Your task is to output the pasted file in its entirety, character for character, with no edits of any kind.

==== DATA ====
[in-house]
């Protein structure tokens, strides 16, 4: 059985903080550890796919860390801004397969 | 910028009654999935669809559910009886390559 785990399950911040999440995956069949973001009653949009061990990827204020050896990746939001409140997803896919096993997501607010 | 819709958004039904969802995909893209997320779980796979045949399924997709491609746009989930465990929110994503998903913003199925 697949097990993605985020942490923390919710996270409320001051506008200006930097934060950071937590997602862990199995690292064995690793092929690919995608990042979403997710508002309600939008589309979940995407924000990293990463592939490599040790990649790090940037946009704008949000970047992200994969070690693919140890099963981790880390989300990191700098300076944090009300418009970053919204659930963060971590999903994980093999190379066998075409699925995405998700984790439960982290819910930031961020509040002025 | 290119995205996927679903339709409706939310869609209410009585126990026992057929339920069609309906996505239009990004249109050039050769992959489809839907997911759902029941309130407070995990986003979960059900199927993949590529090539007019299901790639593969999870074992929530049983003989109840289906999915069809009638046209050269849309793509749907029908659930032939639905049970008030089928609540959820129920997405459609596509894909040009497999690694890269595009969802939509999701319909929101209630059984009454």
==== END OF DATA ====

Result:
[in-house]
């Protein structure tokens, strides 16, 4: 059985903080550890796919860390801004397969 | 910028009654999935669809559910009886390559 785990399950911040999440995956069949973001009653949009061990990827204020050896990746939001409140997803896919096993997501607010 | 819709958004039904969802995909893209997320779980796979045949399924997709491609746009989930465990929110994503998903913003199925 697949097990993605985020942490923390919710996270409320001051506008200006930097934060950071937590997602862990199995690292064995690793092929690919995608990042979403997710508002309600939008589309979940995407924000990293990463592939490599040790990649790090940037946009704008949000970047992200994969070690693919140890099963981790880390989300990191700098300076944090009300418009970053919204659930963060971590999903994980093999190379066998075409699925995405998700984790439960982290819910930031961020509040002025 | 290119995205996927679903339709409706939310869609209410009585126990026992057929339920069609309906996505239009990004249109050039050769992959489809839907997911759902029941309130407070995990986003979960059900199927993949590529090539007019299901790639593969999870074992929530049983003989109840289906999915069809009638046209050269849309793509749907029908659930032939639905049970008030089928609540959820129920997405459609596509894909040009497999690694890269595009969802939509999701319909929101209630059984009454």